Long recognized as one of the heavyweights in the mobile recording industry, Le Mobile has recorded many of the top performers in the music industry over the last two decades. With credits such as legendary artists Lena Horne, Peter Gabriel, Cher, Rod Stewart, Elton John, Sting, The Grateful Dead, The Eagles, Deep Purple, and Fleetwood Mac, to music for such motion pictures such as The Contender, Nurse Betty, Heart and Souls, and Dick Tracy, to television programming like Garth Brooks’s Ireland & Back, Cher’s Live In Concert, and John Tesh – Live from Red Rocks, the truck is constantly in demand partially because it’s fitted with a highly customized Neve 8058 console equipped with Flying Faders automation and two Studer D827MKII 48-track digital recorders. But the truck has broken the mold of mobile units in that it’s not only capable of recording stereo, but recording and mixing in 5.1 as well. We recently caught up with Le Mobile owner Guy Charbonneau, who described his most recent surround encounter.
How did you get involved in mixing surround?
Last September we went to Harrah’s in Las Vegas to record Clint Holmes as the audio part of a high-definition video and subsequent CD and DVD. They liked the stereo mix of the show, so they asked me if I wanted to do both the CD and a surround mix for the DVD. We’ve been doing a lot of film scoring in surround with Armin Steiner, who always told me that the mixes translated very well, and every time we did a quick surround mix in the truck, people loved it.
For an artist like Clint Holmes, who does five or six shows a week, it’s very hard to go do a record in the studio then come back and do a show at night. So we brought the truck back to Vegas and reparked it at Harrah’s, hooked it back up to the stage in case we had to do a little fix, and allowed Clint and his musical director to come and make comments.
Did you mic the shows with surround in mind?
Over the past couple of years, I’ve always recorded shows with both a front crowd and a rear crowd. I also realized that, at the backline of the stage, not only do the drums sound great, but the audience sounds great as well. So now I always use some mics up on a tall stand on the back of the stage pointing at the back of the singer’s head. Then in the front of the stage I put four mics; two pointing toward the center and two toward the side. That’s my normal audience miking. Depending upon the room, you might need some middle and rear mics, but since this was a smaller theater, I had a pair in the back along with the front stage mics and the backline. I also had two mics right on the front of the stage for audience reaction because Clint talks a lot to people.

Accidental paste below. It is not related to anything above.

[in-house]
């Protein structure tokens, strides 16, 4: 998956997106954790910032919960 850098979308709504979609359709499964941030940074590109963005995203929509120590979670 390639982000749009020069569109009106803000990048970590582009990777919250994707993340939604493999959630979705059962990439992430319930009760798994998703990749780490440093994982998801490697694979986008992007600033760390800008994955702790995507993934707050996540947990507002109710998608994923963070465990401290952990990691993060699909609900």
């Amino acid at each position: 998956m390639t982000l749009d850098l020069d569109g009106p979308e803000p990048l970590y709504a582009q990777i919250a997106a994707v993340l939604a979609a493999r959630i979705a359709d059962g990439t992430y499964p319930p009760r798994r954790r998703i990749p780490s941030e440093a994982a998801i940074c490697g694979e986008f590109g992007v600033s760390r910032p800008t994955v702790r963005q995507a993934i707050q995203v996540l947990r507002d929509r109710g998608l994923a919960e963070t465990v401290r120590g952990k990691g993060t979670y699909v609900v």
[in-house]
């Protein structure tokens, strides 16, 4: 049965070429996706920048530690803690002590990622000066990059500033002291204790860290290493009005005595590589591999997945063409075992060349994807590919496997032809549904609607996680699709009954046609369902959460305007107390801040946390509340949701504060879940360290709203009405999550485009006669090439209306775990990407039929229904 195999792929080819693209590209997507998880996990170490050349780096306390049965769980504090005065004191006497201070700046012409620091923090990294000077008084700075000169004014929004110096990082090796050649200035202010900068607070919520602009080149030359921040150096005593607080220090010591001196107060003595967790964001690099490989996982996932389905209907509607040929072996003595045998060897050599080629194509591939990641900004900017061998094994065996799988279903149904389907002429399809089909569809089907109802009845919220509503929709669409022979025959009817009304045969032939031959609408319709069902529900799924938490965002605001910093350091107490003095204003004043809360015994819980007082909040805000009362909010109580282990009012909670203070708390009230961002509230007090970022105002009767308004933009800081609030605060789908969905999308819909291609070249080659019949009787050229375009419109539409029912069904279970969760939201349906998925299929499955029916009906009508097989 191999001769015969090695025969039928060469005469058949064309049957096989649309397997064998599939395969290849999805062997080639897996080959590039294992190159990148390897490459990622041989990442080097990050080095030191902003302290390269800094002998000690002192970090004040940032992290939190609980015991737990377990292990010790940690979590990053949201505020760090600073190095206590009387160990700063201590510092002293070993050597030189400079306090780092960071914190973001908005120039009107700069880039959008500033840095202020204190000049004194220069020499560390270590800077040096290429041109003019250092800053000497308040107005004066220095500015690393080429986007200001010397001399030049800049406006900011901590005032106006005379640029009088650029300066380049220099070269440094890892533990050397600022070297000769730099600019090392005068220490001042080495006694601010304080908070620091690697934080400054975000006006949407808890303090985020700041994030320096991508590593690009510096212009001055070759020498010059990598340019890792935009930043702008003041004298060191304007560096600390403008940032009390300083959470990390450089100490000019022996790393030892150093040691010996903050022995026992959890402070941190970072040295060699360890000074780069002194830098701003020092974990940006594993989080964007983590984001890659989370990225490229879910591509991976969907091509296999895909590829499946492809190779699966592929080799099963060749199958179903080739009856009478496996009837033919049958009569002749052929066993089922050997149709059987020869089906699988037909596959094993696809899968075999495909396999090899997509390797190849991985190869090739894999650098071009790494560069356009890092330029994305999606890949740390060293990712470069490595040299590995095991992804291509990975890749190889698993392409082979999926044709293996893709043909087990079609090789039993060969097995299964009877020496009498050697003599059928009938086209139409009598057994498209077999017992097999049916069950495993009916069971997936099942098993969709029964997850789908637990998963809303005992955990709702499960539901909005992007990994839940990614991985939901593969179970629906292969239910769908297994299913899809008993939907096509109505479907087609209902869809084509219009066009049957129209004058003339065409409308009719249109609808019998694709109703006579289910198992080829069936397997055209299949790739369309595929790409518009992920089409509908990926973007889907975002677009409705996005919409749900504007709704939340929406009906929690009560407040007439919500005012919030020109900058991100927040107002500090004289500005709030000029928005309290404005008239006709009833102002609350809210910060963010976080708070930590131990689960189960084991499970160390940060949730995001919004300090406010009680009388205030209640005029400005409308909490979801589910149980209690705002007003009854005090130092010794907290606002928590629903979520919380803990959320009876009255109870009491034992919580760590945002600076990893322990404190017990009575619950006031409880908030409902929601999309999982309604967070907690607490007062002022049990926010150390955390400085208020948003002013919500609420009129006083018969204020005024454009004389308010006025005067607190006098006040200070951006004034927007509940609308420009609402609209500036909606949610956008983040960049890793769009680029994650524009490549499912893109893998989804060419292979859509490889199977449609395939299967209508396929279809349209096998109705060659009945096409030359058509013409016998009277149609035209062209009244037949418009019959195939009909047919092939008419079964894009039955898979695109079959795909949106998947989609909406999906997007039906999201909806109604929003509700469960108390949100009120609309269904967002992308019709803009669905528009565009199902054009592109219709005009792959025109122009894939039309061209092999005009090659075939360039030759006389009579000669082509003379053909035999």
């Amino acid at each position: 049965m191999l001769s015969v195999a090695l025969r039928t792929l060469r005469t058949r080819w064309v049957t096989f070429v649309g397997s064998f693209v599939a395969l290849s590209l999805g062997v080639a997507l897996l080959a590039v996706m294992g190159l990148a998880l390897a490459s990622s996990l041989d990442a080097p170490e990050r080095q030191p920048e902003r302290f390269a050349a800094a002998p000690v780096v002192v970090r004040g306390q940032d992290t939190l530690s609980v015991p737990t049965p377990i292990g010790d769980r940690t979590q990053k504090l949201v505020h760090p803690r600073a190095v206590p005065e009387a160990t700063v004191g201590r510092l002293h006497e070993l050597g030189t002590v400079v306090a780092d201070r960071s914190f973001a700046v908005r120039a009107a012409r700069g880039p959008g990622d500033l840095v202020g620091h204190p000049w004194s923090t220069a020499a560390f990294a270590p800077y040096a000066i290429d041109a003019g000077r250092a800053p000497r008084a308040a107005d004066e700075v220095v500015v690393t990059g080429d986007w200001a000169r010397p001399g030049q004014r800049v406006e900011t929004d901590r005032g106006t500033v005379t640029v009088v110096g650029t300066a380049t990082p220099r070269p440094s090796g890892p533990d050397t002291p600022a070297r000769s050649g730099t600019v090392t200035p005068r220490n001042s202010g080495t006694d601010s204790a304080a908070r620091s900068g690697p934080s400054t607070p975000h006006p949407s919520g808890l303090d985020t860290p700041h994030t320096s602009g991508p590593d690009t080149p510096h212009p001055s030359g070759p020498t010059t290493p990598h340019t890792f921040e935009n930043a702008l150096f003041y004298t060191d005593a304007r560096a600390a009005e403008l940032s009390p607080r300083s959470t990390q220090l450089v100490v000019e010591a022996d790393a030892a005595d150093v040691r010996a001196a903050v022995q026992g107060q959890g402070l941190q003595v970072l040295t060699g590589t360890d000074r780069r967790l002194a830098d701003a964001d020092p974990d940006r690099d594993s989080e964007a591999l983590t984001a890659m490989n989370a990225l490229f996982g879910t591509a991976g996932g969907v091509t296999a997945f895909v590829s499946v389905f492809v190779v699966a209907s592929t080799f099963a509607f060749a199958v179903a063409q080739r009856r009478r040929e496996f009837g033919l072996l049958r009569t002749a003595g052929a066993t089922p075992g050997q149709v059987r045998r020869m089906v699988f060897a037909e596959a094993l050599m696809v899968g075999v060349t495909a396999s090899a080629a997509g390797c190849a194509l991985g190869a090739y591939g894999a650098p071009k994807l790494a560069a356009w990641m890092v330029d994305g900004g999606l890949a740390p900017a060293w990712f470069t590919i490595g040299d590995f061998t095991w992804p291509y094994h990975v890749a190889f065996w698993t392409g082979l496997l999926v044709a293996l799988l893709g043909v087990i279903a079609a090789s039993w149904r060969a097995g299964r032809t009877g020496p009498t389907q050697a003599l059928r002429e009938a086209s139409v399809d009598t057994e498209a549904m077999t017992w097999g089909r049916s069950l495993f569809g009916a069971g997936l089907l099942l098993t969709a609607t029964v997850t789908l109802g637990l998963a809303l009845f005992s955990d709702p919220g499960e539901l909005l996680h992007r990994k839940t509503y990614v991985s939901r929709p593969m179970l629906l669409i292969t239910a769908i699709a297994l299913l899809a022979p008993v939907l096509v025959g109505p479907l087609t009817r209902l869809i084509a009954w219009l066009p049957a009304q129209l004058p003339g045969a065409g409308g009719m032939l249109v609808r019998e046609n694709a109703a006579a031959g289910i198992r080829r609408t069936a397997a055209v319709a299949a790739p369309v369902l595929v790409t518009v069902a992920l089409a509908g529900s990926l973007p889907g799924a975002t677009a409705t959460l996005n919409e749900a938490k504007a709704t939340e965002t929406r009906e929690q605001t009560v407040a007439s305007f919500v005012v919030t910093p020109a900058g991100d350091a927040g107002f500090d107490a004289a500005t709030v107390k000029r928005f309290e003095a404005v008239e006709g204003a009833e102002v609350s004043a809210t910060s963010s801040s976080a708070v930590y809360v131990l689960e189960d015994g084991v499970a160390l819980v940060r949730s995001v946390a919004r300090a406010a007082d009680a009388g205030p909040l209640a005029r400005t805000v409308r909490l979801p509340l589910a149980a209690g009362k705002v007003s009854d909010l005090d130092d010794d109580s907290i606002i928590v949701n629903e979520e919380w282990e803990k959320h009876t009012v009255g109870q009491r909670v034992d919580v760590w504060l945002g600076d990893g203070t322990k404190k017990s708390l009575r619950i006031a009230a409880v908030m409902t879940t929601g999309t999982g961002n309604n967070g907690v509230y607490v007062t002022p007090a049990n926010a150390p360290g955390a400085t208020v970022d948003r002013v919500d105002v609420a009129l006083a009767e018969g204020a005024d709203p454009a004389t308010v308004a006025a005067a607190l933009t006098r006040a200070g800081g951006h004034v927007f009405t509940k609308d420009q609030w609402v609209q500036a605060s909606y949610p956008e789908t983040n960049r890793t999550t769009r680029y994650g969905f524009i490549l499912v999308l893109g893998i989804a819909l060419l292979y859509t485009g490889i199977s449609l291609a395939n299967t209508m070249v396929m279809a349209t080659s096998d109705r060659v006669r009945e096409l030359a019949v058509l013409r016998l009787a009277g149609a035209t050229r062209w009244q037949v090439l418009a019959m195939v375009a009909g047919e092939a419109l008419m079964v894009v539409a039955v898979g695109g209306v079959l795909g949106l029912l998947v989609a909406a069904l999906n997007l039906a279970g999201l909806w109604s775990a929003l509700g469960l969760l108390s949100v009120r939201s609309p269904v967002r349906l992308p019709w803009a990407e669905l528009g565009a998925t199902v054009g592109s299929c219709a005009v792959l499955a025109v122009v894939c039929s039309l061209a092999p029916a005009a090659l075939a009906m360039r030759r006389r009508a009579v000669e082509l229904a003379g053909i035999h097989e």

Did you approach the surround mix differently from stereo?
I bought a bunch of DVDs and realized that everyone has a slightly different approach to a live show but, for the most part, it’s music in the front, crowd in the back, and that’s about it. I wanted to make something where you felt like you were a little bit closer to the stage than just in the crowd in the back. I wanted to make it sound like the same experience as when you saw the show at Harrah’s.
So the first thing I did was create the stereo mix, but I did it in such a way that I could also easily mix the surround from that setup. So what I did was mix stems of the drums, rhythm section, vocal, and background vocals back to a second 48-track. Each stem included its own effects. Now I could bring each stem back on four faders and have the ability with my automation to pan from front to rear or from side to side as needed. What’s so good about using stems is that your basic stereo music mix is still there, but you don’t have to worry about remixing everything. It helps you make your surround mix really work without having to start all over from the beginning.
How did you edit it?
We edited everything in Pro Tools. We left in all the talking with the audience because we wanted to re-create the show, but edited between different takes of the various songs. The only extra thing we really did was put in a little bed of audience from another show because sometimes the room was so quiet that it sounded funny.
What kind of monitors did you use?
I have three Genelec 1031’s on the console, a little Carver subwoofer under the console, and a pair of Radio Shack miniatures in the back. Because we do a lot of film scores, we built a custom box that works off of the Neve control room level control that lets us patch the busses in for monitor control. We have an output for recording and another input for tape return. The panning is just the Quad bus with Aux 3 for the sub and Aux 4 for the center.
Where did you master at?
We went to Bob Ludwig (Gateway Mastering) to master. Normally it would take a day for the stereo and a day for the surround mix, but the mixes translated so well that we did them both in one day!